The agreement was reached as the EU expressed concerns Tuesday about “the restrictions on freedom of expression, on access to information, and intimidation and surveillance of journalists, as well as detentions, trials and sentencing of human rights defenders, lawyers, and intellectuals in China.”

The EU’s diplomatic agency, the European External Action Service, called for the immediate release of Zhang Zhan, a former lawyer who reported on the early stage of the coronavirus outbreak in China and has been sentenced this week to four years in prison.


“According to credible sources, Ms Zhang has been subject to torture and ill-treatment during her detention, and her health condition has seriously deteriorated,” the EU said. “It is crucial that she receives adequate medical assistance.”

To enter into force, the agreement will need to be ratified by the European Parliament, and the issue of human rights could be a sticking point.

“The stories coming out of Xinjiang are pure horror. The story in Brussels is we’re ready to sign an investment treaty with China,” Guy Verhofstadt, a Belgian member of the EU legislature said as he tweeted out a news story on forced labor in the Xinjiang region of northwestern China. “Under these circumstances any Chinese signature on human rights is not worth the paper it is written on.”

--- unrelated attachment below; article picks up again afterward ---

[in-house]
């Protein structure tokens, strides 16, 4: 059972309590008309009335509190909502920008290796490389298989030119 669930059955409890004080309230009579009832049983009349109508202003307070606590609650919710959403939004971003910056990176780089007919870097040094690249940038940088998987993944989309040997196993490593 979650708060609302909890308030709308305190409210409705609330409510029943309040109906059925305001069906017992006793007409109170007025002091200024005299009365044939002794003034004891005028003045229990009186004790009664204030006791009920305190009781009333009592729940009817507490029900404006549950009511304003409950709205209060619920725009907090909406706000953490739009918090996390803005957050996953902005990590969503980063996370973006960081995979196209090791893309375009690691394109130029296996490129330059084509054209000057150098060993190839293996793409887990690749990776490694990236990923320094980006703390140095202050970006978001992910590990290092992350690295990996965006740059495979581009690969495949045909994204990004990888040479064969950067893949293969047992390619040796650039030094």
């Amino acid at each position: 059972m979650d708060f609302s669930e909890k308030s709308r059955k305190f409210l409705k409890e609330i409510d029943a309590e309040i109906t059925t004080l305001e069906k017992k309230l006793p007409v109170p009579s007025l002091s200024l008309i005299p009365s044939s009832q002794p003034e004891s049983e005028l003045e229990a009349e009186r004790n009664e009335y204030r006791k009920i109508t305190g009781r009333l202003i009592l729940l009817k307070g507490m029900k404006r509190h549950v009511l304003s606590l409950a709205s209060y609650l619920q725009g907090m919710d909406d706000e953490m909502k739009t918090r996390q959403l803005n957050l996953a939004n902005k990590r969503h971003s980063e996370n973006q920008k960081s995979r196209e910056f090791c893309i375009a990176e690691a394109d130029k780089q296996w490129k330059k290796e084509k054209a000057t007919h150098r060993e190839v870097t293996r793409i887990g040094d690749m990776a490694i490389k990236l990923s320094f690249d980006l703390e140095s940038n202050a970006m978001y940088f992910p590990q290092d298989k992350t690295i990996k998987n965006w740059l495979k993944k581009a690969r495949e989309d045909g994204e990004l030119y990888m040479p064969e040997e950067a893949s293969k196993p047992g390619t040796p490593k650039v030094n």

The EU-China agreement also has the potential to cause tension with the administration of US President-elect Joe Biden only weeks after the EU proposed a trans-Atlantic dialogue to address “the strategic challenge presented by China’s growing international assertiveness”.

Australia goes into its next round of negotiations for a trade deal with Europe in March next year, while reeling from a $20 billion trade fight with China, in which the superpower has slapped tariffs and bans on several Australian goods including wine, timber and coal.


On December 18, Australia asked the World Trade Organisation to investigate the tariffs China had imposed on barley.

The EU official said the investment deal will give the EU the same level of market access in China that the United States has and insisted that the deal will benefit other trading partners by getting China to commit to high standards of conduct.


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